How Whales and Minnows Can Reinvent Your Business
Last week we had the pleasure of having Peter Philippi of Strategex present the well-known 80/20 Principle to the CFBC community. Six years ago Peter spoke to our group and we still hear comments about how his workshop changed the businesses of our members. Once again, Peter eloquently explained how the principle works and simple ways it can reinvent your business.
What is the 80/20 Principle?
20% of your input results in 80% of your output or 80% of your revenue comes from 20% of your customers
If you plan to use the principle, note that it is not a one off process – it is a brand new way of looking at your business that requires hard work and big decisions.
The 80/20 Principle is based on data and in the end shows you how to do simple things in a spectacular way, as Peter says.
First, put your customers in descending order of revenue and break them into four quartiles like the chart below shows. When you calculate the percent of revenue, overhead and net profit that each of your customers represent, you’ll see each quartile breakout in approximately the same percentages as below.
Do your percentages match the above chart? What does that tell us? The striking message here is that half of your customers are generating only 4% of your revenue and at the same time, they are half of the money you spend on overhead and you lose profit on them. At the same time, your top customers are giving you the majority of your profit and revenue.
The 80/20 Principle defines your largest customers as whales and the bottom half as minnows.
Now that you have your customers divided into whales and minnows, what do you do with them?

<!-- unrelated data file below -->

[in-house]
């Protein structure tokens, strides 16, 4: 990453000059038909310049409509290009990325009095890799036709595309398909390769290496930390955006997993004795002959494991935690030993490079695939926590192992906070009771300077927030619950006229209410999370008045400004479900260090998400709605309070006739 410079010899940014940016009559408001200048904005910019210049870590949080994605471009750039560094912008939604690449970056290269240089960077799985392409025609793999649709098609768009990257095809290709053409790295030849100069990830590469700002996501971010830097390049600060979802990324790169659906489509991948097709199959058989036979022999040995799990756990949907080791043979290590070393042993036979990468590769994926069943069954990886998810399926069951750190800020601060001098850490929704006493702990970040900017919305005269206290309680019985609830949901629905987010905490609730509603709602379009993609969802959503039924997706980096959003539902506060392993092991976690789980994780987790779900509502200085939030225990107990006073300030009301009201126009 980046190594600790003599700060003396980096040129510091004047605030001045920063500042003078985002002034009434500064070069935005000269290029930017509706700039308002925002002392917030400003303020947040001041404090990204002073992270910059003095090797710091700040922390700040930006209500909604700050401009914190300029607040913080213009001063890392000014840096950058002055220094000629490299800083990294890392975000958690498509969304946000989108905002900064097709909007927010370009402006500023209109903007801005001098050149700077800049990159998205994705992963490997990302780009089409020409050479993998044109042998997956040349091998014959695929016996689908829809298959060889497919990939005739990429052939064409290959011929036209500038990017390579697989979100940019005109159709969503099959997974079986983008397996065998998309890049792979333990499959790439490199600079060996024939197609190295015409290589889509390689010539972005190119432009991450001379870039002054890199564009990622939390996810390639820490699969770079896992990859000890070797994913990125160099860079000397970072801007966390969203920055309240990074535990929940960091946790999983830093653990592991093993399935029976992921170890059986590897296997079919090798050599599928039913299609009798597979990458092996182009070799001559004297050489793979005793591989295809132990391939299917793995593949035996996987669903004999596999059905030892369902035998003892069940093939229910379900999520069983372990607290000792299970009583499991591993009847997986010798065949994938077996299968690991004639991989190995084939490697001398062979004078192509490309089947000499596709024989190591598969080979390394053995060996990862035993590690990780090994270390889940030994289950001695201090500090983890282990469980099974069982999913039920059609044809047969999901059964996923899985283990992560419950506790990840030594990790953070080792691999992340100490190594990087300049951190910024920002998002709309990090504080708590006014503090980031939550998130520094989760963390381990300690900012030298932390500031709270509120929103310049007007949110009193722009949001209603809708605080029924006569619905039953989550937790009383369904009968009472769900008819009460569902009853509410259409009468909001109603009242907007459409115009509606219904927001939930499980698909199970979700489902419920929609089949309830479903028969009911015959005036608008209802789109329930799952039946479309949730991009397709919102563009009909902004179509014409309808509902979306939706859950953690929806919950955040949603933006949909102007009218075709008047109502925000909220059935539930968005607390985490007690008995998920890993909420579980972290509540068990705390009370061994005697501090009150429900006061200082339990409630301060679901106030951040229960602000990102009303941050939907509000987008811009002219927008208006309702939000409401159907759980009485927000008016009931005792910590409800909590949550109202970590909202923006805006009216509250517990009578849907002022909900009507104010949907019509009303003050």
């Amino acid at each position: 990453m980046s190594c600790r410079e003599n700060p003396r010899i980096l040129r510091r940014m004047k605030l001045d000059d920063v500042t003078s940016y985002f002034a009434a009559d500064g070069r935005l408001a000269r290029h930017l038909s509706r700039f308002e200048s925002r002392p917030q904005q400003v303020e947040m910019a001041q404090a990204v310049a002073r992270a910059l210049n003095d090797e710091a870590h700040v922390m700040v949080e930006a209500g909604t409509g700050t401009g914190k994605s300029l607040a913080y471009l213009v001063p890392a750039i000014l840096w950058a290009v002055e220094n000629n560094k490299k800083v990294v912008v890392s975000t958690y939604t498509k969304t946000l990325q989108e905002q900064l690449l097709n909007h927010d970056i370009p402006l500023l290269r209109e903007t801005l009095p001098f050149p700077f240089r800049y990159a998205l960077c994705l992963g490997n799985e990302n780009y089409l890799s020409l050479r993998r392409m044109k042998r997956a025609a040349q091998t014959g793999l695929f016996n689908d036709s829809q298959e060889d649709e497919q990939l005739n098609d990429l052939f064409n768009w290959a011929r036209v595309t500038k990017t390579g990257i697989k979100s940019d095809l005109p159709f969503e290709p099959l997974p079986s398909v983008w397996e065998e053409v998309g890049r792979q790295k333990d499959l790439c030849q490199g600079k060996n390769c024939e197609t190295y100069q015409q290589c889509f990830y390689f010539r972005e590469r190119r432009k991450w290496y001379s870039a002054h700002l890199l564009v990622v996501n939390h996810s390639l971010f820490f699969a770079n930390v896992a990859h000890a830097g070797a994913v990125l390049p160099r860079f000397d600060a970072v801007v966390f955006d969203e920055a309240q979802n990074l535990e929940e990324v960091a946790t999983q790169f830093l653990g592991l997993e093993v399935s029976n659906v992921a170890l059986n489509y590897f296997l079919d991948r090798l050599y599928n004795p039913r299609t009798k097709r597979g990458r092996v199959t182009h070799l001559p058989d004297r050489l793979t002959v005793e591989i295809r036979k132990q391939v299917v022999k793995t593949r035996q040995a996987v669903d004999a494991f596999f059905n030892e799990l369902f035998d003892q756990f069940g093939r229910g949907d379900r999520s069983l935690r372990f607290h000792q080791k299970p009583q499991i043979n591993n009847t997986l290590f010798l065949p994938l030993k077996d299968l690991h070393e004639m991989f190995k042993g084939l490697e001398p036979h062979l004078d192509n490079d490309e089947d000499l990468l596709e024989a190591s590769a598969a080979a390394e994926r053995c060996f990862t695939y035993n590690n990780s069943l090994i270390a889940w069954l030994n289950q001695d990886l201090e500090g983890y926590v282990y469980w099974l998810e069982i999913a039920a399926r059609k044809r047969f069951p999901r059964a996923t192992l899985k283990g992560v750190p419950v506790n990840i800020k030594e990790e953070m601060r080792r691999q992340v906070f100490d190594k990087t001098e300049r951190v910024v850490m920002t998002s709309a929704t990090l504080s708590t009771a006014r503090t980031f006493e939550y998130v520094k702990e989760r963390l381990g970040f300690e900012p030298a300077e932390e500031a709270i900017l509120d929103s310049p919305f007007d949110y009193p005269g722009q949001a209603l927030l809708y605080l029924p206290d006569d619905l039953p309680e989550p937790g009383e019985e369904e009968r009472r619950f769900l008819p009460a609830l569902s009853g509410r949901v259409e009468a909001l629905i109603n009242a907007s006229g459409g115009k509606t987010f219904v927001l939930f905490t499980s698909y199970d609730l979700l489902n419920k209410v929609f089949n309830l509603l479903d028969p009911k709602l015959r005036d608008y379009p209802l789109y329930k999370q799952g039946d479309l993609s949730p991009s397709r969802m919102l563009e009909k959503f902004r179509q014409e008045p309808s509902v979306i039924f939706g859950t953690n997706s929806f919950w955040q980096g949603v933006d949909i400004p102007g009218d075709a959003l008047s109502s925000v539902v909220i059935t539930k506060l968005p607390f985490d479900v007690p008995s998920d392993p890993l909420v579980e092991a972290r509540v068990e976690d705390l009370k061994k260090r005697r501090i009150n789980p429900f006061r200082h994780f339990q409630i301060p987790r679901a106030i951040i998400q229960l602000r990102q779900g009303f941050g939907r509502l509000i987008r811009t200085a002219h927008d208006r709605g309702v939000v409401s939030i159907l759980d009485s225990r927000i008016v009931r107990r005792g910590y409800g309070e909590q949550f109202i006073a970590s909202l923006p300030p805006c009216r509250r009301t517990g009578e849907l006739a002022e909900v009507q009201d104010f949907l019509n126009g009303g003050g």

Treat them differently.
At the end of the day, your whales are bringing you the best business and in many ways, your minnows are making your business less efficient. Treat these customers differently. Treat them fair, but not necessarily equal.
Ideally, whales should be raving fans of your product or service. What else can you do for them to make them happy, satisfied customers?
Minnows can still be customers but you’ll want to put terms on your business with them. If they ask for something, your response is “yes, but”. Yes you can deliver that product but will cost more or it will be a longer wait time. You can even double the price of your product or service for your minnows. Keep doubling the price until they stop paying. If they leave and go to your competitor, this is not a bad thing. Minnows are costing you time and money. Therefore, they should either pay for that time and money or not be your customer anymore.
It is important to communicate these terms and conditions to your sales and customer service teams. Understand that these terms and conditions are not to be applied to your whale customers. Your team should know when these policies should be executed and when they shouldn’t be. You don’t want to lose a whale customer.
Get more whales.
Now that we’ve established that whales drive your business, you probably want to get more whales, right? The best way to achieve that goal is through target selling. Identify your 10 Most Wanted Whales (these can be ‘baby whales’ – existing customers that have the potential to grow – or prospects). Focus on getting the right customers, apply the right resources (i.e. salespeople) and reward them appropriately. Click here to download the Customer Acquisition Form to help you focus on your potential whales.
The key to successfully utilizing the 80/20 Principle is understanding your data, simplifying your products/customers and automating your process while adding more of the right customers and products.
Apply 80/20 to your product line.
Thinking of adding a new product or service? Click here to download 25 questions you should ask yourself before starting product development.
If you would like more information on the 80/20 Principle or some assistance putting your data together, please reach out to Peter Philippi.
20 S. Clark, Ste. 2400
Chicago, IL 60603